There are many reports about the damage social media usage can do to people’s mental health, particularly young people. Online bullying, suicide guides and self harm ‘tips’ are all part of our relatively new online world. But who is responsible for navigating, standard setting and rule enforcement? Some things are already governed by existing criminal law. In order to investigate the rest of the issues, the government put together an All Party Parliamentary Group (APPG) on Social Media and Young People’s Health.
What did this APPG on Social Media and Young People’s Health discover?
After a year, the APPG on Social Media and Young People’s Health have just submitted a report on their findings to the government: ‘#NewFilters to manage the impact of social media on young people’s mental health and wellbeing’. During this time they worked with the Royal Society for Public Health and consulted parents, young people, charities and other experts to gather the necessary evidence.
The forward acknowledges the positive effects of using social media and explains that the inquiry’s “recommendations seek to improve measures to protect the vulnerable”.
Report’s key findings:
- “Social media can have a range of positive effects: providing a platform for self-expression, enhancing social connections, and supporting learning.
- Young people using social media to find support for mental health conditions are at high-risk of unintentional exposure to graphic content and that discourse could unhelpfully “glamorise” mental illness and prevent young people from accessing professional help.
- While 12% of children who spend no time on social networking websites have symptoms of mental ill health, the figure rises to 27% for those who are on the sites for three or more hours a day.
- Almost two-thirds (63%) of young people reported social media was a good source of health information.
- Pressure to conform to beauty standards perpetuated and praised online can encourage harmful behaviours to achieve “results”, including disordered eating and body shame.
- 46% of girls compared to 38% of all young people reporting that social media had a negative impact on their self-esteem.”
How do we fix these issues?
The chair of the APPG on Social Media and Young People’s Mental Health, Chris Elmore MP, said:
“For far too long social media companies have been allowed to operate in an online ‘wild west’.
And it is in this lawless landscape that our children currently work and play online. This cannot continue. As the report makes clear, now is the time for the government to take action.”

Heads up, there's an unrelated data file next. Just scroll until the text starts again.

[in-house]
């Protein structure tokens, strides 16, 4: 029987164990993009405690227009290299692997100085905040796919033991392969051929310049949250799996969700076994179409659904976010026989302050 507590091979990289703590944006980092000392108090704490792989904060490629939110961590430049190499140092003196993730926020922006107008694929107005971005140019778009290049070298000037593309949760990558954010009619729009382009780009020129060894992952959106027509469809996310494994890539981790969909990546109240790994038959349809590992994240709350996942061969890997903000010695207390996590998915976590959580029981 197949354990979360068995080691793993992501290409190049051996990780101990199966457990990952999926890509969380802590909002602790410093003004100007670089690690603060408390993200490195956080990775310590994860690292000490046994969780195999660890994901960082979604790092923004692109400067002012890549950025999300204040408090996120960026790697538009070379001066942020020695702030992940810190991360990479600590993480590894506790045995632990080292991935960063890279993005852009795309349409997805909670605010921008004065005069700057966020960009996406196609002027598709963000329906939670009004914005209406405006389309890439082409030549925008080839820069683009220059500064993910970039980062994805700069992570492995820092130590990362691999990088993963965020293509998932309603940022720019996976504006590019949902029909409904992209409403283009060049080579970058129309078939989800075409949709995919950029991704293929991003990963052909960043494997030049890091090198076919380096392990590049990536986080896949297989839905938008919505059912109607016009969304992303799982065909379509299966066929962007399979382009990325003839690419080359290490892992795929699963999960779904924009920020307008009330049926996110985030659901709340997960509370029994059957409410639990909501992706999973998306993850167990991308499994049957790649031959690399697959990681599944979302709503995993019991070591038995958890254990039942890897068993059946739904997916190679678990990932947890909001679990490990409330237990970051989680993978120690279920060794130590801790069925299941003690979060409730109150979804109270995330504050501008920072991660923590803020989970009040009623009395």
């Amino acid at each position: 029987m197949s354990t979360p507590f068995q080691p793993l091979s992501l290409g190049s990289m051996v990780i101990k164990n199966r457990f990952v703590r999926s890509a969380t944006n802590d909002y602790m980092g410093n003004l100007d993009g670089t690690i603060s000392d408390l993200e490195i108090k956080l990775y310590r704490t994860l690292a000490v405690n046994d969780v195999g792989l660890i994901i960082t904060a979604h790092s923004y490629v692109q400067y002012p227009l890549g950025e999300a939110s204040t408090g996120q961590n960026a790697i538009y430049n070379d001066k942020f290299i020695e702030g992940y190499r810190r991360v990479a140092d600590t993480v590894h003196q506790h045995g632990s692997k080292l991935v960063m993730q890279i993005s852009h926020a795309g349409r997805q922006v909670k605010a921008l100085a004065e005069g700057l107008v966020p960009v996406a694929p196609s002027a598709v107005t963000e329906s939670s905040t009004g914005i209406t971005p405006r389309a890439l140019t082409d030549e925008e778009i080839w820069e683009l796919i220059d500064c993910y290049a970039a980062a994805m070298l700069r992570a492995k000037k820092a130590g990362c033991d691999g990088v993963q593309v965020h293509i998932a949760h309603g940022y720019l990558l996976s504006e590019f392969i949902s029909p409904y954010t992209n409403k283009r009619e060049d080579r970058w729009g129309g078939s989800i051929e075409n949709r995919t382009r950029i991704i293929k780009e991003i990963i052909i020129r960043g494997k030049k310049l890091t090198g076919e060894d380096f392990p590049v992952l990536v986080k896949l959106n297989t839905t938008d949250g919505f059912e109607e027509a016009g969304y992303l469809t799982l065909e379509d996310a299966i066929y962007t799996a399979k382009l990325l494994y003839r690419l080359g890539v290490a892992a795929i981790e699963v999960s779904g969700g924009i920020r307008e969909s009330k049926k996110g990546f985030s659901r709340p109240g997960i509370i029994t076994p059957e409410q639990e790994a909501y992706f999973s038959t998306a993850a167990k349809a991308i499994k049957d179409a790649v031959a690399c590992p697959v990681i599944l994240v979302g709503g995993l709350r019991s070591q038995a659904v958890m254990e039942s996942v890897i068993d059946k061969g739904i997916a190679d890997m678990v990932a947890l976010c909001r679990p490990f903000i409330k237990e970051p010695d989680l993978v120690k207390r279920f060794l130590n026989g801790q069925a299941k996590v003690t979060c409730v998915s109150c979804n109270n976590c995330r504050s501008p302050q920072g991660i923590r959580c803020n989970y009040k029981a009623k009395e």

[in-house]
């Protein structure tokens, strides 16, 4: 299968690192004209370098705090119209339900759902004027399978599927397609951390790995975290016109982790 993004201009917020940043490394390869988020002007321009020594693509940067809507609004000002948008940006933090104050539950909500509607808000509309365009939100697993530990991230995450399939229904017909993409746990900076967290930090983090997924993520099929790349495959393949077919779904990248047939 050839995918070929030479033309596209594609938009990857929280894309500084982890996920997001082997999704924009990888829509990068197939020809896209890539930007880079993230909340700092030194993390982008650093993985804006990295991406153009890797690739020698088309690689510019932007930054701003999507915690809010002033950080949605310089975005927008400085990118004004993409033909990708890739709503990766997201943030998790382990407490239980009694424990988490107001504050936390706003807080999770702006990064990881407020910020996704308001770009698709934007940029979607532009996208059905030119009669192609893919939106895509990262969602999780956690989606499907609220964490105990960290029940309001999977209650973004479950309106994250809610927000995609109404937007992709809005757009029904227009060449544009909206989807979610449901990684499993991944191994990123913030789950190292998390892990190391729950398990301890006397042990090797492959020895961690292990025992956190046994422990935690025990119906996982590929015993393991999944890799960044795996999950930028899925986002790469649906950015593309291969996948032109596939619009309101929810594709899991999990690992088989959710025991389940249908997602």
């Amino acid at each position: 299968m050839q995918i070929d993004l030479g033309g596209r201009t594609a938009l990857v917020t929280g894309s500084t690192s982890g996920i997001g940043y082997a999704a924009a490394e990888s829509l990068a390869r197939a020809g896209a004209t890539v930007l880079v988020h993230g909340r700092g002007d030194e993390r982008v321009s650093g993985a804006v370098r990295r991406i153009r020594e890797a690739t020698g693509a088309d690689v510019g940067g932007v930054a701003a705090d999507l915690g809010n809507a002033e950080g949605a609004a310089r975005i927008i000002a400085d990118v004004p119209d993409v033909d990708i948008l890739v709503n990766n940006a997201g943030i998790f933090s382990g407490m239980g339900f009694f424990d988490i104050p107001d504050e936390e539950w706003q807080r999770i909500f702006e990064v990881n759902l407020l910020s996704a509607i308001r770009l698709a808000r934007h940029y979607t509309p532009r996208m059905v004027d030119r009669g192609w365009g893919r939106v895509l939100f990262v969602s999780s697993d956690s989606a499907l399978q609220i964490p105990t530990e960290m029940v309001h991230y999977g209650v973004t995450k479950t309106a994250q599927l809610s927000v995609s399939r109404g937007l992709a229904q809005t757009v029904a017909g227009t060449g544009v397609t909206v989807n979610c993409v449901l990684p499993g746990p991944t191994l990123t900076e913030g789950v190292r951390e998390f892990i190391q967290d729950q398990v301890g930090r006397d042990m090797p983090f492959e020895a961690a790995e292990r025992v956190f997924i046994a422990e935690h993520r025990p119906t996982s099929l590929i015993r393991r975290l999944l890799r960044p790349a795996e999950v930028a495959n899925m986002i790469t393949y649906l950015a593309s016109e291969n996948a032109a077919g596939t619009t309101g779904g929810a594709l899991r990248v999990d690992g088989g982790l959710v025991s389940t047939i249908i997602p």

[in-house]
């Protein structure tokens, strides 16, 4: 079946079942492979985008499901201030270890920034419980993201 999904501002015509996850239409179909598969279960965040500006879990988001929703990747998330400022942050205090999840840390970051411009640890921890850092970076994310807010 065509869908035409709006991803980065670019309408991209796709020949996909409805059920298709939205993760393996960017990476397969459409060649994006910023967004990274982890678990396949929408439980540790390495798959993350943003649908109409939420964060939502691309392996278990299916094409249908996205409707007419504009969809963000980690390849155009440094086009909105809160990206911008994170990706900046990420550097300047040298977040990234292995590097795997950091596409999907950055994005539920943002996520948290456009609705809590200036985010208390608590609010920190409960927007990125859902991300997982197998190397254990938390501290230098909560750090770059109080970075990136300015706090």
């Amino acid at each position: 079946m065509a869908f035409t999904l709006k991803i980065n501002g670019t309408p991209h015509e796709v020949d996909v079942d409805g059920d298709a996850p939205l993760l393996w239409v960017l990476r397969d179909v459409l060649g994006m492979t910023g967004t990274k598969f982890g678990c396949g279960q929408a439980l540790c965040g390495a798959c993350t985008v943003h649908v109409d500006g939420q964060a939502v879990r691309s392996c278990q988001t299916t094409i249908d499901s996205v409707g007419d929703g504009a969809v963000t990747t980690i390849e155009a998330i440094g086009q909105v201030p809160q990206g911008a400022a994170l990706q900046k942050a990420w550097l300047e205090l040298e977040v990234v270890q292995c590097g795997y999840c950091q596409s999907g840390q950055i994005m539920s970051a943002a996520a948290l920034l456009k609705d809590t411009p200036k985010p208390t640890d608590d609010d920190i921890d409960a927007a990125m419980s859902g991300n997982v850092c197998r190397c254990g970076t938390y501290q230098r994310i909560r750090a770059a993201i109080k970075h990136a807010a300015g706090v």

The APPG’s report give four key recommendations to tackle these issues.
- Increase tax on social media companies by 0.5% to directly fund a new Social Media Health Alliance. Its primary aims will be to keep track of the evidence which shows the impact of social media on mental health and produce guidance for the public based on this evidence.
- Separately to this evidence gathering, actually commission a full scientific study into the impact of social media usage on the health of young people. And determine if the ‘addiction’ should be officially classified as a disease.
- Statutory Code of Conduct, regulated by Ofcom, must be adhered to by all social media companies with users that are registered in the UK, up to the age of 24.
- Gather evidence to establish the parameters of “excessive social media use” for young people and deliver guidance to the public.
Are these recommendations now government policy?
No, the APGG presented their Report and the government will then write their own white paper on any subsequent policy. They are not obliged to accept any of the recommendations, the report was an investigative process.
As reported by BBC online, a spokesperson for the government said: “The government will soon publish a White Paper which will set out the responsibilities of online platforms, how these responsibilities should be met and what would happen if they are not. An internet regulator, statutory ‘duty of care’ on platforms, and a levy on social media companies are all measures we are considering as part of our work.” We’re not entirely clear on the timeline of ‘soon’.
The Chief Executive of the RSPH, Shirley Cramer CBE, said: “We hope that our findings are recognised and included in the forthcoming White Paper from the Department for Digital, Culture, Media & Sport so that we can empower our young people to manage their relationship with social media in a way that protects and promotes their mental health and wellbeing.”
What do you think?
Should social media companies pay an extra 0.5% of their profits in tax? How do we balance the mental health cost with the amount of money the otherwise bring into the UK? Whose responsibility is it to monitor the social media activities of young people? Who will enforce the regulations? Will the companies pass on the cost of an additional tax to their users?
It’s a very positive step to be looking at these issues with social media now. Particularly the highlighting the need for more research and evidence into the deeper layers of the situation.